The information matters, but we need to be more than informed; we need to be formed. We tend to privilege the information over the formation. We privilege the teaching over the ritual. This is an anthropological mistake. It assumes that we are primarily thinking-things, hearers, or, at best, students. It assumes that we are consumers of information. This is a mistake because we are embodied souls. The body matters. Christ comes to us not just in Word but in physical-Word. He knows who we really are despite our modern anthropology.

Let’s think about ritual and teaching for a moment. There are three options when it comes to the relationship between information and formation. Option number one is ritual without teaching. Scripture repeatedly warns us about this. “You do not delight in sacrifice, or I would bring it; you do not take pleasure in burnt offerings” (Ps 51:16). This only ends in shallow work-righteousness. We go through the motions, and this somehow benefits us. The second option is teaching without ritual. Theoretically this can work. A person can hear the Word of God and believe it. But this option is mediocre and, I would argue, not possible. We still occupy time and space. Every church is liturgical. The pastor has to wear something! The congregation has to gather somewhere! There must be an order of service even if it is sitting with Quakers in a bare room waiting for the Spirit to move someone to speak. That’s a liturgy and that liturgy proclaims a theology and forms the worshiper. The third option is ritual with teaching. This is the best option because it fully embraces our anthropological reality: we are embodied souls that occupy time and space and are formed not just by information but by art, architecture, movement, song, and prayer.

Forgiveness is not a reminder of an ancient event but a delivery of that forgiveness.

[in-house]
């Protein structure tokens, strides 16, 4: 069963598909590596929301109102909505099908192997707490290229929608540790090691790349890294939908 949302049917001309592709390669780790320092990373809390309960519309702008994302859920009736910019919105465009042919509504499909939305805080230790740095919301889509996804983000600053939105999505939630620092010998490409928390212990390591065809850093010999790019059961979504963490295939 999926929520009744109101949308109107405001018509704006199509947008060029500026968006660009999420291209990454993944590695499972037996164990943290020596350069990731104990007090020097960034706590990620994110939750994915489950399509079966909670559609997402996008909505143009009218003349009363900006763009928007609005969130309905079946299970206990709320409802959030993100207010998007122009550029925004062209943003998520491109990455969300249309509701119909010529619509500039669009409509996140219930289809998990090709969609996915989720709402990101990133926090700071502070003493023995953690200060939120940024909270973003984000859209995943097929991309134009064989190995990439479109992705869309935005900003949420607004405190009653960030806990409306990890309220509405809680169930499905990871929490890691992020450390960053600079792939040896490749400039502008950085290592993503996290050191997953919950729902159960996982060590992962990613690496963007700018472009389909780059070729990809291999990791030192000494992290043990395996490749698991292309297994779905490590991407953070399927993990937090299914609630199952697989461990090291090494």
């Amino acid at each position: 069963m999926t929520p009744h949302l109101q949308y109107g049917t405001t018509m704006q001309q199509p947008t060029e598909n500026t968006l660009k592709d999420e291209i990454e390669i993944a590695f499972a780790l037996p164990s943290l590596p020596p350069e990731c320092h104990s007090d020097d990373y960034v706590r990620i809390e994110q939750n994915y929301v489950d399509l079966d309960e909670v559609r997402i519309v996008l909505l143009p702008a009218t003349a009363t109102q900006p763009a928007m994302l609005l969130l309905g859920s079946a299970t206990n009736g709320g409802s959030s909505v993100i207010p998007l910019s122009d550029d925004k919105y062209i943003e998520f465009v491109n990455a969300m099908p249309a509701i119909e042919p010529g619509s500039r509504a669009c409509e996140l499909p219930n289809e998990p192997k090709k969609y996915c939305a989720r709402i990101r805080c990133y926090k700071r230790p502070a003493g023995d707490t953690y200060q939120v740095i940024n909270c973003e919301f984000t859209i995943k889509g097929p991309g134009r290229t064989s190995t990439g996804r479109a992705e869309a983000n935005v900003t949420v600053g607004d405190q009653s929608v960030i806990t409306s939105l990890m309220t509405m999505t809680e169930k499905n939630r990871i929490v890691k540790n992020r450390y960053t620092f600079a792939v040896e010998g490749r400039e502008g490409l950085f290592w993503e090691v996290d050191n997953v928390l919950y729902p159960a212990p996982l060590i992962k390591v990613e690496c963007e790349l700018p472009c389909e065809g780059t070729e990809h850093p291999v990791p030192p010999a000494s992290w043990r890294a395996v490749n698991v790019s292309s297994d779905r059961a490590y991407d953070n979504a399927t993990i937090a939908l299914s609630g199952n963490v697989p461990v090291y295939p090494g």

Explaining ritual also provides an opportunity to teach that forgiveness is not a reminder of an ancient event but a delivery of that forgiveness. The saving actions of Christ are not merely for us to recall intellectually but for us to receive in the here and now with real ears from real voices. Forgiveness is a present reality, medicine, and nutrition that continually forms us and maintains our status with God. Absolution is a good case study. I prefer when the absolution is spoken in the first person, present tense, “I forgive,” rather than in the third person, past tense, “God forgave.” I am not arguing that one is more valid than the other. It’s not. Yet there is something special about the pronouncement of forgiveness in the present moment instead of a slight degree of separation between the repentant Christian and the forgiveness. It is as if the minister says to the penitent, “Make no mistake about it, right here and right now, these sins are forgiven.” It is not a reminder of a past event or even a declaration of a present event occurring elsewhere. It’s an event that is occurring right here and right now.

Not only does the different subject in the absolution teach us about the tangible means by which God delivers his grace, but ritual can as well. If taught properly, liturgical actions like kneeling for confession, the sign of the cross employed with absolution, and bowing the head also teach the present reality of the forgiveness delivered through the voice of the minister (Jn 20:21-23). The same can be true of other rituals. Think of an eight-sided baptismal font that points to the eight people in the ark (1 Peter 3:20) and to our eternal life.3 Or consider the musical contrast between the Sanctus and the Agnus Dei? The heavenly “Holy, Holy, Holy” (Rv 4:8) joins the heavenly choir with the choir of worshipers in the local congregation in great anticipation of a foretaste of the heavenly banquet while the Angus Dei sobers the worshiper. Christ must die and we must carry a cross. All of this forms us.

We privilege the teaching over the ritual. This is an anthropological mistake.